FIG. 10 shows an enlarged top view of the rotor spar center section without the aluminum hub, and FIG. 11 is a side view of the rotor spar center section. Hole 20 at the center of rotation is formed by bonding a bridge 21 (made of high modulus fibers in a matrix) between spar caps 9 and 10. Bridge 21 is the same thickness as spar caps 9 and 10, and contains holes for mounting an aluminum hub 27 (FIGS. 12 and 13). Spar caps 9 and 10 pass without interruption on either side of hole 20, so centrifugal force is carried without a stress concentration. The mounting of bridge 21 is reinforced by shear webs 11 and 12 on both sides, and by circumferential windings 25 made of high modulus unidirectional fibers in a matrix. No shear web is needed between spar caps 9 and 10 from stations 5.5 to 84 because bridges 21, shear webs 11 and 12, circumferential windings 25, and the aluminum hub 27 are sufficient to carry the shear forces.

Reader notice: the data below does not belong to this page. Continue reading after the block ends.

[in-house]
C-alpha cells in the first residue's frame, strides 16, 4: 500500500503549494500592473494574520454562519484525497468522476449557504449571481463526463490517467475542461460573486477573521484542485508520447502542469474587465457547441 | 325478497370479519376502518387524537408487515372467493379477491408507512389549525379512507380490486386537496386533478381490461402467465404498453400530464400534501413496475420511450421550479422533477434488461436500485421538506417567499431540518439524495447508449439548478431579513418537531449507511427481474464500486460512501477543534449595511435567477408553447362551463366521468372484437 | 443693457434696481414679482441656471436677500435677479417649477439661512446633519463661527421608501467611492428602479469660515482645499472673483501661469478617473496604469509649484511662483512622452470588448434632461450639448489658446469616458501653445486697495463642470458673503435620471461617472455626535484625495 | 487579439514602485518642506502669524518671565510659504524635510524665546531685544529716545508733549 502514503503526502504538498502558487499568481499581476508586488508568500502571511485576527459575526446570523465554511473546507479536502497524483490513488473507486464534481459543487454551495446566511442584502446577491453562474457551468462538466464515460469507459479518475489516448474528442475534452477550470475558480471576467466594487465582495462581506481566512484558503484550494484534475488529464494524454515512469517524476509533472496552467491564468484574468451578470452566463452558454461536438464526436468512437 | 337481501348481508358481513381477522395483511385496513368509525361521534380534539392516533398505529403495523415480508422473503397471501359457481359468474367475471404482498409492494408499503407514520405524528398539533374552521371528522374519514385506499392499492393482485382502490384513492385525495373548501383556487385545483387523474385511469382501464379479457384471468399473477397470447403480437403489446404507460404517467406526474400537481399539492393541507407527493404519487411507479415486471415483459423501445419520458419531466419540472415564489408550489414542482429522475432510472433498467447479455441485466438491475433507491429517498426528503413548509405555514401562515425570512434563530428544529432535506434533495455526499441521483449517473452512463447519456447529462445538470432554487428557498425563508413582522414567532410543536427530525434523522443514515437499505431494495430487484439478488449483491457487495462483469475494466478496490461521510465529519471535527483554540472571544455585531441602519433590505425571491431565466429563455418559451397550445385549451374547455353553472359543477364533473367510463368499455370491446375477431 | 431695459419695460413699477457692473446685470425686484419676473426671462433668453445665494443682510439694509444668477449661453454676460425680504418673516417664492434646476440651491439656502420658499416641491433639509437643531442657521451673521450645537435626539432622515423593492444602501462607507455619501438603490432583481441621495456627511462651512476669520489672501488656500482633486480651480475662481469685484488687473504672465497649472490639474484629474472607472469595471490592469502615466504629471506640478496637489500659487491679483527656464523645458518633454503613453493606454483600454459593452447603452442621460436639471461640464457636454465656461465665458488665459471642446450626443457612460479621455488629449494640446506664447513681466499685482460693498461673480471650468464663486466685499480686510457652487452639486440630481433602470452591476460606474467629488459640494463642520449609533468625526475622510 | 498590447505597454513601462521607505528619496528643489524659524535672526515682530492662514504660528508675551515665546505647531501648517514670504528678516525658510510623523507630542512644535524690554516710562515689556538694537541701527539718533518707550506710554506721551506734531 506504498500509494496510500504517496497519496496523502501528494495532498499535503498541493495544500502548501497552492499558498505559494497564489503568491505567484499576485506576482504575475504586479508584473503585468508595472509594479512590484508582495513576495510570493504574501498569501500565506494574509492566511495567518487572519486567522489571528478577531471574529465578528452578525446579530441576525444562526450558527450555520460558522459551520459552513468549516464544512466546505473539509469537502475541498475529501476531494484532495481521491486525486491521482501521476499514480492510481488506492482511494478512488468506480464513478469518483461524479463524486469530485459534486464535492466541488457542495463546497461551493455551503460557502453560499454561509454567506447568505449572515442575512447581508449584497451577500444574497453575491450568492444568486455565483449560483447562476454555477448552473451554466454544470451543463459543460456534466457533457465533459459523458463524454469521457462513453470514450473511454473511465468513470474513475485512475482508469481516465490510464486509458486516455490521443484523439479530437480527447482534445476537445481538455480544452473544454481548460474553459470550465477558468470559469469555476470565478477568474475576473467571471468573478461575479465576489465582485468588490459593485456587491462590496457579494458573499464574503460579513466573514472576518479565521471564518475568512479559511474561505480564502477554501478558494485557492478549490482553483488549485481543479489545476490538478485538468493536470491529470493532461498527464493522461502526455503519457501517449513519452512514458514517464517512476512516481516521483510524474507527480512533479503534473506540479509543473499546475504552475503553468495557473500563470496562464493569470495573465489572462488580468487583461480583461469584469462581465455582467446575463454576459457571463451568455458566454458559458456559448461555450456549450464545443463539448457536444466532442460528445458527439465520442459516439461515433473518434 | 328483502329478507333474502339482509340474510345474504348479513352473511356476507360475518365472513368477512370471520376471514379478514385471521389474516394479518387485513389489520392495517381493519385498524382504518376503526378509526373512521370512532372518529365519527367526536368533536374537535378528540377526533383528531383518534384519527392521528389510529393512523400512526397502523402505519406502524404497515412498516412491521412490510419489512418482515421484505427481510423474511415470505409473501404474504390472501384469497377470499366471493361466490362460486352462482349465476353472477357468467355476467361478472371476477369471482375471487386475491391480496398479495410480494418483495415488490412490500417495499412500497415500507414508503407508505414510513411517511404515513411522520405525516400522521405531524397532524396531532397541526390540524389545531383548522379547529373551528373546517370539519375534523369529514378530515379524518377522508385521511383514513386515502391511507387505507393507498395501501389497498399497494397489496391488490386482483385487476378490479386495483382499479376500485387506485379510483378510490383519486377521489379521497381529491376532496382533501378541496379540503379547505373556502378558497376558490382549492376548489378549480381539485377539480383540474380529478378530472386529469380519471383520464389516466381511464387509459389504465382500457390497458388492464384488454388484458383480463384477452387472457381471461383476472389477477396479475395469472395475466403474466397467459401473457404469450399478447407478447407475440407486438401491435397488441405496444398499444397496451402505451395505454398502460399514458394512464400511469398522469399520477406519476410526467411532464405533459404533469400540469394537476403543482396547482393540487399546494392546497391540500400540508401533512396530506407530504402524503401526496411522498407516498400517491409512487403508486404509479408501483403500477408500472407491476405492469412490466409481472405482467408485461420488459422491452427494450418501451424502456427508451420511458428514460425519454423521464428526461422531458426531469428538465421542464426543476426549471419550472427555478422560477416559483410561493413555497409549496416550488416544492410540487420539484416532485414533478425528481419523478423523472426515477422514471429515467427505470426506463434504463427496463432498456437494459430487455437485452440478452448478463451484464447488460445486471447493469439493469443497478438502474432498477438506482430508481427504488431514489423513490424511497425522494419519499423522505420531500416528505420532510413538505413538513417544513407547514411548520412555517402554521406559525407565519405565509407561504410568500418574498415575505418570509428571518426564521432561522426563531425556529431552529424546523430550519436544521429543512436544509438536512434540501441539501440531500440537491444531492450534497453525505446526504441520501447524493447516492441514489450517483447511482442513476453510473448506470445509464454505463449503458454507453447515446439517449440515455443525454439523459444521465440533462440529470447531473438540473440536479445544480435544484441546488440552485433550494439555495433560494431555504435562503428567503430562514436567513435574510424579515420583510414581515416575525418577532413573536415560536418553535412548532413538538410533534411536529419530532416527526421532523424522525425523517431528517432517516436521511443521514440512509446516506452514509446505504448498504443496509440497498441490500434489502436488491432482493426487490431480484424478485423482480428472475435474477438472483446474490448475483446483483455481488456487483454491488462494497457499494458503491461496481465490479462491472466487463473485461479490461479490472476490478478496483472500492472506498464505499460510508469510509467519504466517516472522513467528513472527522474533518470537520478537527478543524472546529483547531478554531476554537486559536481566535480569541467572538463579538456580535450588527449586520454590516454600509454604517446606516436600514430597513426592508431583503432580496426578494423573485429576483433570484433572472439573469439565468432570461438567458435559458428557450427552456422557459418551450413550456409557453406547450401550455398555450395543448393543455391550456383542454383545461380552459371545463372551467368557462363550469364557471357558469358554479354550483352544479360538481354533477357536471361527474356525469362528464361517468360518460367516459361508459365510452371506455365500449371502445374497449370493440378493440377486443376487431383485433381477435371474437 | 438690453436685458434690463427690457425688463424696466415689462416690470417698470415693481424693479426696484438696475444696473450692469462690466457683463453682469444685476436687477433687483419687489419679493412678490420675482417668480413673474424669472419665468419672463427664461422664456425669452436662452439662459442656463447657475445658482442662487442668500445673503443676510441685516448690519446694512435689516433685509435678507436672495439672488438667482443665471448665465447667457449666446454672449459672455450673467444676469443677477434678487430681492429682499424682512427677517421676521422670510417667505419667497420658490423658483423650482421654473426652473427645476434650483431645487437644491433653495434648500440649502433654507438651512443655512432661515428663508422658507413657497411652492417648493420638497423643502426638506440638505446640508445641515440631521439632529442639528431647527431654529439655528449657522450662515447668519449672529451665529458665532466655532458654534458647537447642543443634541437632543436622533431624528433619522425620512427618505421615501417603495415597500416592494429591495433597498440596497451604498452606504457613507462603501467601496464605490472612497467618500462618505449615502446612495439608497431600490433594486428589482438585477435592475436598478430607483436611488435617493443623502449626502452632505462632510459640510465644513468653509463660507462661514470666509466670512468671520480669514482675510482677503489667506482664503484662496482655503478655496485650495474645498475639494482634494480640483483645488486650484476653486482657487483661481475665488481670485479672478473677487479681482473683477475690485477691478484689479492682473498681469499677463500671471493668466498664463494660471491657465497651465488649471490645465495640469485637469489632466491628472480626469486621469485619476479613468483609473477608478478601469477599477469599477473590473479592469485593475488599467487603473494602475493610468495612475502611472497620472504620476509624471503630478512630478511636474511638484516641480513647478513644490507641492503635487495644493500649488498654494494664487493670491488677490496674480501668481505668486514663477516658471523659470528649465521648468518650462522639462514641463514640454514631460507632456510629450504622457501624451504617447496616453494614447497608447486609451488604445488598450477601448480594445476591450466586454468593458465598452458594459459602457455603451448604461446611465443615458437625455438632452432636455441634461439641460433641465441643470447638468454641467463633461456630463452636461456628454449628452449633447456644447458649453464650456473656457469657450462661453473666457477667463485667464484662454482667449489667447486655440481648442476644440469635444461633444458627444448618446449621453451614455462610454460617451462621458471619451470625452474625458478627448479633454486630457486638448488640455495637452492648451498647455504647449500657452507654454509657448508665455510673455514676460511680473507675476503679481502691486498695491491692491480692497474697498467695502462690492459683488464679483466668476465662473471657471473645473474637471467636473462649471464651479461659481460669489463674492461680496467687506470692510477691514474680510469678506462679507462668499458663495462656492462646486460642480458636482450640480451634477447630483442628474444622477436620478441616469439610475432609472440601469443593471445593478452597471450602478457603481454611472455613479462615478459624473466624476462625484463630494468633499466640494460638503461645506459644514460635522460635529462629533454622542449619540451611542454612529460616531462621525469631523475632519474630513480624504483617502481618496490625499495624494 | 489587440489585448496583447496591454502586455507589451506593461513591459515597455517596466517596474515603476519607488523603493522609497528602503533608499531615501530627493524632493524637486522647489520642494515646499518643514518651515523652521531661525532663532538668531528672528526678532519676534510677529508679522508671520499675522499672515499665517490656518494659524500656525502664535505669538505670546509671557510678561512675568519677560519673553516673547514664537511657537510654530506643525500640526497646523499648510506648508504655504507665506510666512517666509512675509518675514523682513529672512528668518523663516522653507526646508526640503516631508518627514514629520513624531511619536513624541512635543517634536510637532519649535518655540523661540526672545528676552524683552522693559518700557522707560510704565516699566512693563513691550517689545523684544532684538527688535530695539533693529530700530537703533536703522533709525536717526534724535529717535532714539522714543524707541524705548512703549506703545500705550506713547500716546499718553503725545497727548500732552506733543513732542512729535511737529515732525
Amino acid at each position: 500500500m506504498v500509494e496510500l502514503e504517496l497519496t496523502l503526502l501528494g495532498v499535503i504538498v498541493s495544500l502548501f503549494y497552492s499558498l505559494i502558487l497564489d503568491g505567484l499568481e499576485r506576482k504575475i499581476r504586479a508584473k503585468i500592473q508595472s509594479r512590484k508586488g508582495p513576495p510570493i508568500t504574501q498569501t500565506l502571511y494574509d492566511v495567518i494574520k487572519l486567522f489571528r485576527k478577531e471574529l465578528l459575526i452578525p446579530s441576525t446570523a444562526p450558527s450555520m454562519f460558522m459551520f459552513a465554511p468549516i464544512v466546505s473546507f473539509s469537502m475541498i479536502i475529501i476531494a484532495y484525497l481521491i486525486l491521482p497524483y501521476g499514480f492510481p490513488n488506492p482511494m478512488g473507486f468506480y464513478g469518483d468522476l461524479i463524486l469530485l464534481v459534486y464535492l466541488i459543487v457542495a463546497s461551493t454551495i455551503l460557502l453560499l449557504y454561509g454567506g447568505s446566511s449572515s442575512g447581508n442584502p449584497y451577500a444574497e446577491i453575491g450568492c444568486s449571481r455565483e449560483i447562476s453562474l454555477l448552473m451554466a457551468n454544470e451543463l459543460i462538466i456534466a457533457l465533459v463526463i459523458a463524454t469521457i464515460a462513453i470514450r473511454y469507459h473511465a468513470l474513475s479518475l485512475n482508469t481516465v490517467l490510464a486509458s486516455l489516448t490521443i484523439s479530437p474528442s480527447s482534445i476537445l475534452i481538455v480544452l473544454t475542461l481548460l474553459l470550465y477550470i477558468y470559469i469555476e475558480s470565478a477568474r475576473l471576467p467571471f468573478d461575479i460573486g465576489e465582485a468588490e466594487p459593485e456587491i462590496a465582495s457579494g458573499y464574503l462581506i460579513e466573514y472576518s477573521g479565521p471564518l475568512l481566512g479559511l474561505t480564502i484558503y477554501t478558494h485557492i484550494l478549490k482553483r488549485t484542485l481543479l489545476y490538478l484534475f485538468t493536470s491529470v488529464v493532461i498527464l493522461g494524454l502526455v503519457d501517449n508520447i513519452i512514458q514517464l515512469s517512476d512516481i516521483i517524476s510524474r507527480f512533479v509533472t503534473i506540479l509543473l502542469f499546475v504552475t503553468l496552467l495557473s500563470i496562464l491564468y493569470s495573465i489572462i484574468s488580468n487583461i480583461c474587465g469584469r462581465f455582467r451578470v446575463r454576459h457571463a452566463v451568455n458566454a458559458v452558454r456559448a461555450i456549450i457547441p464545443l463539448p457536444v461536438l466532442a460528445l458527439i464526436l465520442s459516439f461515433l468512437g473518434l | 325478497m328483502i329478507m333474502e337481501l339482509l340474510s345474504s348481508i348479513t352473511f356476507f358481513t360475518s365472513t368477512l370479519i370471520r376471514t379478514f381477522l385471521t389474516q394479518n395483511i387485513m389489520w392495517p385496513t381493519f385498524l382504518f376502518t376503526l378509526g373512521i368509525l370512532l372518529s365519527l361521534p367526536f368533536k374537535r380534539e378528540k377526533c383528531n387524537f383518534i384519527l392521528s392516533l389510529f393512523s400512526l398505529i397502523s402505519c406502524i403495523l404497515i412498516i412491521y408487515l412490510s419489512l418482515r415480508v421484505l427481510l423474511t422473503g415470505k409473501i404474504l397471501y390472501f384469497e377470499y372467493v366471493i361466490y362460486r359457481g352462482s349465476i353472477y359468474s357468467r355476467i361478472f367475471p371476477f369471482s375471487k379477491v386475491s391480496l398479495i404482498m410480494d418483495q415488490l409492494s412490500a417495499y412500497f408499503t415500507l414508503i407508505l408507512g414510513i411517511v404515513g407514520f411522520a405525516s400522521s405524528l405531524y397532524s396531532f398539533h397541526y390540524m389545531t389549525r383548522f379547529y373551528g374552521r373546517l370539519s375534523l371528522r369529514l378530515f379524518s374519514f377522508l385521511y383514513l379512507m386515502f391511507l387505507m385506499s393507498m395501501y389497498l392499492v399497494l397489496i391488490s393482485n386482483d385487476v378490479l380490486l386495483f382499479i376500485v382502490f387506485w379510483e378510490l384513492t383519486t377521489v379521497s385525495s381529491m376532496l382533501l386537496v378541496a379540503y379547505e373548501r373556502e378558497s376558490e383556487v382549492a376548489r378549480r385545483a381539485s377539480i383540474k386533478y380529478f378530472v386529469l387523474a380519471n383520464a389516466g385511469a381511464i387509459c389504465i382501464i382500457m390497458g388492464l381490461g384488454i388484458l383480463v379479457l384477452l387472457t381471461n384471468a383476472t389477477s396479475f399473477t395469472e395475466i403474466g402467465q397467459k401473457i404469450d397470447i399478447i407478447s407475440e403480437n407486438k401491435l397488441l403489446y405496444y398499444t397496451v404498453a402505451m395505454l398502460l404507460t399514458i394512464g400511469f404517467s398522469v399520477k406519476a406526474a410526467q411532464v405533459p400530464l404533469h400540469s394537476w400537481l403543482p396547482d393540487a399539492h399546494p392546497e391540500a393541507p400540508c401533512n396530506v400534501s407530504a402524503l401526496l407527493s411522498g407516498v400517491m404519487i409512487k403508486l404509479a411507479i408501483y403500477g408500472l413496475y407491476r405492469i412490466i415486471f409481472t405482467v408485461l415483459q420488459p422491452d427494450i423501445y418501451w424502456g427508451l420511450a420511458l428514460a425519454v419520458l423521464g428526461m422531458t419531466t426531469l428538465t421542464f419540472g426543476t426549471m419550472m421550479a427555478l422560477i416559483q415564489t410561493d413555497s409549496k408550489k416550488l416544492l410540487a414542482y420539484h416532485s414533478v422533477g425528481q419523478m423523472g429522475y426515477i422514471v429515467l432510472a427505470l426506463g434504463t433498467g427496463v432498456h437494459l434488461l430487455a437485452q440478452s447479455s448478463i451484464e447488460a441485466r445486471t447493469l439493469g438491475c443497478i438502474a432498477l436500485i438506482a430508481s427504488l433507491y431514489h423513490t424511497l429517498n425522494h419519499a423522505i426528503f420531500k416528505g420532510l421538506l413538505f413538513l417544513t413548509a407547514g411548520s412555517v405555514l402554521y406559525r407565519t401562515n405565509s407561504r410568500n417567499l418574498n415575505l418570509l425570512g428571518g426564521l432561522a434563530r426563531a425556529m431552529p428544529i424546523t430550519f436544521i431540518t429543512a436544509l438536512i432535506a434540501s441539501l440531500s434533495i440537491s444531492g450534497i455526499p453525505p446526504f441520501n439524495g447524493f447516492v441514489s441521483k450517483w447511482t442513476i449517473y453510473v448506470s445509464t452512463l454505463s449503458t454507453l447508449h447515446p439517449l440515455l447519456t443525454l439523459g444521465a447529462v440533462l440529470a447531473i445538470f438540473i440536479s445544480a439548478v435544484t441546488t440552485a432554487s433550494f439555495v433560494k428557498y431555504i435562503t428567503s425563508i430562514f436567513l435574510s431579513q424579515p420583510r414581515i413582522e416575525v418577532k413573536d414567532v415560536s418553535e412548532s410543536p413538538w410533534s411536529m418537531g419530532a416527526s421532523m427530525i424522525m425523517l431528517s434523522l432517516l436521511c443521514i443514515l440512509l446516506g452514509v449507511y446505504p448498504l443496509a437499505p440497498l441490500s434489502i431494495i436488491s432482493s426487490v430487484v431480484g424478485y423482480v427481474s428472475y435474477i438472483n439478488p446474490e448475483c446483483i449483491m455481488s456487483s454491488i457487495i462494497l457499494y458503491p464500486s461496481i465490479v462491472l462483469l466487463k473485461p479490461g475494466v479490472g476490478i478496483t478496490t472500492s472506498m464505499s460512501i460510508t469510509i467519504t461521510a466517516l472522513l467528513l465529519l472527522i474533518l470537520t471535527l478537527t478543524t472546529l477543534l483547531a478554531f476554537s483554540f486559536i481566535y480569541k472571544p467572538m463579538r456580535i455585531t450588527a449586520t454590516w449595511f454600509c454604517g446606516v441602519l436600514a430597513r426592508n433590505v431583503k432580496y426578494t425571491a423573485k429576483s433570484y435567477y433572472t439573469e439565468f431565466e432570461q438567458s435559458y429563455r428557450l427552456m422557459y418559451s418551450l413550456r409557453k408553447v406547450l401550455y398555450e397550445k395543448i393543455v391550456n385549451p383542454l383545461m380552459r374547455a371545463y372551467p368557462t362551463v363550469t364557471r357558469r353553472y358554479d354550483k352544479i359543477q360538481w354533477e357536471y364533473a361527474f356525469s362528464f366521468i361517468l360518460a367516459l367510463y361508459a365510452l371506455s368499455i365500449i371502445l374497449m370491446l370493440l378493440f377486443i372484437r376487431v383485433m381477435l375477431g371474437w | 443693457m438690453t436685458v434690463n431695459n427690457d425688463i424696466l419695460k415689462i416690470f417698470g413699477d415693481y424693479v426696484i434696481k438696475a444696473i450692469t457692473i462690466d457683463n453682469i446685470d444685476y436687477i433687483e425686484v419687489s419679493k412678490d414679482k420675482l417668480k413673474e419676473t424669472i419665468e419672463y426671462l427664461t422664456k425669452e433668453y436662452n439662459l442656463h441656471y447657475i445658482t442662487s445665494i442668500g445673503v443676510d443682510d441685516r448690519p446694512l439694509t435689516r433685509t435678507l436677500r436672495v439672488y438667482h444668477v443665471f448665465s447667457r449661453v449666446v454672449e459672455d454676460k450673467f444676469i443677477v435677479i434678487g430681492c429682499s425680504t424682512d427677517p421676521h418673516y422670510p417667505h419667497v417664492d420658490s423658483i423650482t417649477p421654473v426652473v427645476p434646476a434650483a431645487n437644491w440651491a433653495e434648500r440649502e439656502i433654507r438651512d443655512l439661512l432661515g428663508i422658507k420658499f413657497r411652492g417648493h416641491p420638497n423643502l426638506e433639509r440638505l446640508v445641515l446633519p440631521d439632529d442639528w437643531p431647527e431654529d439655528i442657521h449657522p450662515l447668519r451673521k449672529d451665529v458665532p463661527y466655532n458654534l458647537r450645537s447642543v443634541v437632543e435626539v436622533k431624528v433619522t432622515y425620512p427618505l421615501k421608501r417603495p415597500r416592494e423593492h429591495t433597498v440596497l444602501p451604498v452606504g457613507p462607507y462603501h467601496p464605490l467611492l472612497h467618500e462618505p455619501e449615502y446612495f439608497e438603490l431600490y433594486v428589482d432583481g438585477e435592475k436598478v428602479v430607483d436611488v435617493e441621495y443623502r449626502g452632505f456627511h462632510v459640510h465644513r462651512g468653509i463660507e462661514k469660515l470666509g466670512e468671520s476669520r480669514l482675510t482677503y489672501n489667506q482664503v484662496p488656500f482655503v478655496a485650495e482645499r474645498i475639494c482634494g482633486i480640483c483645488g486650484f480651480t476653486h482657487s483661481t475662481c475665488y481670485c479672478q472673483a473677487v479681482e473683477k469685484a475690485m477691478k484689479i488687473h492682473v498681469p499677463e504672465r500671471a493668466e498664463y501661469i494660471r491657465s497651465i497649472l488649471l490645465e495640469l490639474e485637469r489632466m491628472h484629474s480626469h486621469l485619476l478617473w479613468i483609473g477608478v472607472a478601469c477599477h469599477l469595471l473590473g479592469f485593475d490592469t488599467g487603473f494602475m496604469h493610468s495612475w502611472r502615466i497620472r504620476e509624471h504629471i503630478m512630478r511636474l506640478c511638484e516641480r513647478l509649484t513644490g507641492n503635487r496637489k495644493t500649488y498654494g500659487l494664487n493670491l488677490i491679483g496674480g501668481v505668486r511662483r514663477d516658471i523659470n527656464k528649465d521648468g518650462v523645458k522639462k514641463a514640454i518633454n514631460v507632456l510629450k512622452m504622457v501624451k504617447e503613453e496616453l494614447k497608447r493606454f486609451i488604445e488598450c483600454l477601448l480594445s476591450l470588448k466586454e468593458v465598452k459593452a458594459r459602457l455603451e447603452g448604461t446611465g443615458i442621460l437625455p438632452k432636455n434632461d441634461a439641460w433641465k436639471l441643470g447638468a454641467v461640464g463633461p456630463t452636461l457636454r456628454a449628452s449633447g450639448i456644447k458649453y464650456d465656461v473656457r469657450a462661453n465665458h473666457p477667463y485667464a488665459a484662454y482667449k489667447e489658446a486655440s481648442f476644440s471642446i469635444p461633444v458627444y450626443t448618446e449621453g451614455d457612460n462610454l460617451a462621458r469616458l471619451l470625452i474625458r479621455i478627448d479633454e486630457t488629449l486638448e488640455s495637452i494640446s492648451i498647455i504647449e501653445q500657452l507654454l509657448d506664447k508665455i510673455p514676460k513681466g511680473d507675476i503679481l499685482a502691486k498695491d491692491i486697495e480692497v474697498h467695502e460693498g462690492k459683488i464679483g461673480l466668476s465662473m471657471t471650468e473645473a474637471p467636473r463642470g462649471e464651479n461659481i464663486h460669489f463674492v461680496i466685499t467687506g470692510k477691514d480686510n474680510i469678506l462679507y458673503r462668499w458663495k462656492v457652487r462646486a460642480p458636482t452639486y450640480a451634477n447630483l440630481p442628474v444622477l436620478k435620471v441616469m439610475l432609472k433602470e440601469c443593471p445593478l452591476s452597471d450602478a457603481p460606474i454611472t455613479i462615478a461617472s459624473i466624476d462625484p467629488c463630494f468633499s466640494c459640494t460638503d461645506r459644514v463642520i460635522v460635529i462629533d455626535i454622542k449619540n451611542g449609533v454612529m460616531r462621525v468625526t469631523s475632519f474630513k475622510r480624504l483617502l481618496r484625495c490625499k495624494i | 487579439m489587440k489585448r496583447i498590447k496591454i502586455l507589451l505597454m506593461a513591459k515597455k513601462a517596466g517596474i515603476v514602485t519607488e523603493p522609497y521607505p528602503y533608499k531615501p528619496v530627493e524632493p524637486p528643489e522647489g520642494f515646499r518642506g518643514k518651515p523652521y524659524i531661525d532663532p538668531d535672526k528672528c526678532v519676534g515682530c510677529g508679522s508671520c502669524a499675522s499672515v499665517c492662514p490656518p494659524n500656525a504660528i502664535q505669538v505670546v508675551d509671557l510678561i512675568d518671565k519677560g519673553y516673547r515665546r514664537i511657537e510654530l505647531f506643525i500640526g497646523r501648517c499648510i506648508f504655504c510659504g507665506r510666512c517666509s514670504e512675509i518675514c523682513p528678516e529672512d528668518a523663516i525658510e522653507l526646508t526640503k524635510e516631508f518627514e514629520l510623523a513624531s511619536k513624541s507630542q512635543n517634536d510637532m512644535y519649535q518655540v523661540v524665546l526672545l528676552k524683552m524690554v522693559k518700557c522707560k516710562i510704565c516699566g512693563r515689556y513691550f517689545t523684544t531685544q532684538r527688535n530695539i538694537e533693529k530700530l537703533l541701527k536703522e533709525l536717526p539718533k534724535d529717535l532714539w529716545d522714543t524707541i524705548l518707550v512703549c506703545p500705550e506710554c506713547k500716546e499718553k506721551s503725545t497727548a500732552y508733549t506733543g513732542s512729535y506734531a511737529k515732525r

FIG. 12 shows a top view of the rotor center section, showing aluminum hub 27 and collective toggle spring 30, which eliminates backlash and reduces control forces in the collective control system. Collective toggle spring 30 could be a compressed coiled spring or a compressed stack of alternately oriented Belleville washers, one end of which is pivotably attached on the rotor blade cuff 3 and the other end of which is pivotably attached to the rotor hub 27. At low pitch (FIG. 14), where spar twist is too low to provide enough moment to eliminate backlash in the collective control linkage, collective toggle spring 30 applies a moment around spar 4 tending to decrease blade pitch, which applies a force to the linkage, which removes backlash all the way to the pilot's collective stick. At moderate pitch (FIG. 15), spar twist is sufficient to remove backlash in the control linkages, and control forces are moderate, so collective toggle spring 30 exerts no moment around the spar or force through the control linkage because spring 30 acts directly through the axis of twist A of blade 2 at pin 24. At high pitch (FIG. 17), collective toggle spring 30 exerts a moment around spar 4 tending to increase blade pitch, which applies a force to the linkage in order to reduce pilot control force, partially counteracting the spar twist which in combination with centrifugal force would otherwise result in too high control forces. By positioning the pivot points and changing the spring rate and preload, the collective toggle spring can assist in providing approximately the desired collective control forces throughout the collective travel. FIGS. 14, 15, and 17 shows in detail how collective toggle spring 30 accomplishes these goals.